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Discover Tennessee History this Fall

October 1, 2019  |  Permalink

Fall Into History

Fall is a time of learning. As school starts back up and the weather changes, many people feel an increased desire for reading, writing and culture. While this is a great season to curl up with a good book next to a big fire, we know that sometimes history is a topic best experienced firsthand. There is a unique connection that comes from stepping into the past and engaging it with all of your senses. So, throw on your jacket, grab a warm drink and head out to one of these park events this fall:


World War One

Last year, November 11, 2018, marked the 100th anniversary of the day World War I ended. Countless writers have labeled the Great War as one of the most defining moments in modern history. It changed the economic, political and social trajectory of our time.

Sgt. Alvin C. York State Historic Park commemorates the home of the most recognizable American hero from the war, Medal of Honor recipient Sgt. Alvin C. York. Not only does the park offer insight into the life of this American hero, it also strives to engage visitors with World War One in tangible ways. Park staff constructed trenches to replicate the warfare style of the time. Visitors can walk through these trenches and experience the intricacies of life for the average American doughboy on the front.

On November 8-10, dozens of living history actors will host programs at the park in honor of Veterans Day. These events will immerse the visitor in the World War I experience, and will help guests understand how WWI shaped Tennessee and the world.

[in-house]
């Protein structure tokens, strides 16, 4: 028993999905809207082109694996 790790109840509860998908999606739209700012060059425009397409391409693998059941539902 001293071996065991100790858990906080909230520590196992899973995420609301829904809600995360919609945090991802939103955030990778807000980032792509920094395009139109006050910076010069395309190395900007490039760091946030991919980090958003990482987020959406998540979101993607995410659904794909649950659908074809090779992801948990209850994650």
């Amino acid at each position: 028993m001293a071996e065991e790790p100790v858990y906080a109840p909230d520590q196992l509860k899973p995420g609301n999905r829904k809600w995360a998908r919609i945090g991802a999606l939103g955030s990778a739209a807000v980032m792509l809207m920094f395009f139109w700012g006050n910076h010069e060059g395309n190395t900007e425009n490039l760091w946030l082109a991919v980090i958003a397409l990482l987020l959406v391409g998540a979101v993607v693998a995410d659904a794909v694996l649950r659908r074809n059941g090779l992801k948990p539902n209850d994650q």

Located north of Cookeville, this is a Veterans Day event you do not want to miss.

Campsites and Cabins: While this park does not have cabins or campgrounds, you can find both at nearby Pickett CCC Memorial State Park and Standing Stone State Park

(Photo Credit:


Civil War

Nathan Bedford Forrest State Park and Johnsonville State Historic Park sit on opposite banks of the Tennessee River to the west of Nashville. These two parks, manned by opposing sides in America’s Civil War, provide a perfect backdrop for understanding one of the most defining conflicts in our country’s history.

On November 2, these parks will co-host “Civil War Days” to honor the 155th anniversary of the Battle of Johnsonville. In this battle, Confederate forces under the command of Nathan Bedford Forrest crossed the Tennessee River and attacked the fortification at Johnsonville. Mark the occasion as both parks shoot volleys across the water from artillery stationed on the bank. Infantry, cavalry and civilian demonstrations will help visitors understand and connect with the Civil War.

Campsites and Cabins: Nathan Bedford Forrest State Park is home to both cabins or campgrounds. You can also find inn rooms, cabins and campsites at nearby Montgomery Bell State Park and Natchez Trace State Park


Frontier Life

Did you know that Tennessee used to be the “frontier” of New World? Fort Loudoun State Historic Park was home to a British fortification in the 1750’s. It sat on the edge of a wild, unknown land. A replica of the fort transports visitors back to a time before the birth of the nation.

The park is hosting Garrison Weekend on November 10. This living history event will display the daily lives of men, women and children at Fort Loudoun. From the hospital and barracks to the commander’s quarters and blacksmith shop, visitors can experience life on the frontier like never before.

(Photo credit: Tennessee Photographs)


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